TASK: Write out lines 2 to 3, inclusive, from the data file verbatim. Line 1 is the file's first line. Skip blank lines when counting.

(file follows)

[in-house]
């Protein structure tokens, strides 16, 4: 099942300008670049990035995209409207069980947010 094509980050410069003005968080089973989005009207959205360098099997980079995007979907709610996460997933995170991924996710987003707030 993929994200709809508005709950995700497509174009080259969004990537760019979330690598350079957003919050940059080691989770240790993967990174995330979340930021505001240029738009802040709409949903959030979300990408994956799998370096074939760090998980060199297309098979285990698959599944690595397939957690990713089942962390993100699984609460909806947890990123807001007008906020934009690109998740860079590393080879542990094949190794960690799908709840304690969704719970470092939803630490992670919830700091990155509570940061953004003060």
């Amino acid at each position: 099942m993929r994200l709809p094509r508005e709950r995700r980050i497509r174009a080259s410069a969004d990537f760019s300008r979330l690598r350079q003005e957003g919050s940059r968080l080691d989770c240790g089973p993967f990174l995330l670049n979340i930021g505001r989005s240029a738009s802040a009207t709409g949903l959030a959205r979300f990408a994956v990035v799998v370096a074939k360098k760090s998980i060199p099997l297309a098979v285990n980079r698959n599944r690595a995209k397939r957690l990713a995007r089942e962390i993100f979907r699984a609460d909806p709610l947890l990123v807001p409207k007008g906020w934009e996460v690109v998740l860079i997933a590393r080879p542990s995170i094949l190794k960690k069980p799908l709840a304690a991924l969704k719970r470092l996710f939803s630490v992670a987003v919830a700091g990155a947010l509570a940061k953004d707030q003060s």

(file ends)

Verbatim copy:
């Protein structure tokens, strides 16, 4: 099942300008670049990035995209409207069980947010 094509980050410069003005968080089973989005009207959205360098099997980079995007979907709610996460997933995170991924996710987003707030 993929994200709809508005709950995700497509174009080259969004990537760019979330690598350079957003919050940059080691989770240790993967990174995330979340930021505001240029738009802040709409949903959030979300990408994956799998370096074939760090998980060199297309098979285990698959599944690595397939957690990713089942962390993100699984609460909806947890990123807001007008906020934009690109998740860079590393080879542990094949190794960690799908709840304690969704719970470092939803630490992670919830700091990155509570940061953004003060």
């Amino acid at each position: 099942m993929r994200l709809p094509r508005e709950r995700r980050i497509r174009a080259s410069a969004d990537f760019s300008r979330l690598r350079q003005e957003g919050s940059r968080l080691d989770c240790g089973p993967f990174l995330l670049n979340i930021g505001r989005s240029a738009s802040a009207t709409g949903l959030a959205r979300f990408a994956v990035v799998v370096a074939k360098k760090s998980i060199p099997l297309a098979v285990n980079r698959n599944r690595a995209k397939r957690l990713a995007r089942e962390i993100f979907r699984a609460d909806p709610l947890l990123v807001p409207k007008g906020w934009e996460v690109v998740l860079i997933a590393r080879p542990s995170i094949l190794k960690k069980p799908l709840a304690a991924l969704k719970r470092l996710f939803s630490v992670a987003v919830a700091g990155a947010l509570a940061k953004d707030q003060s």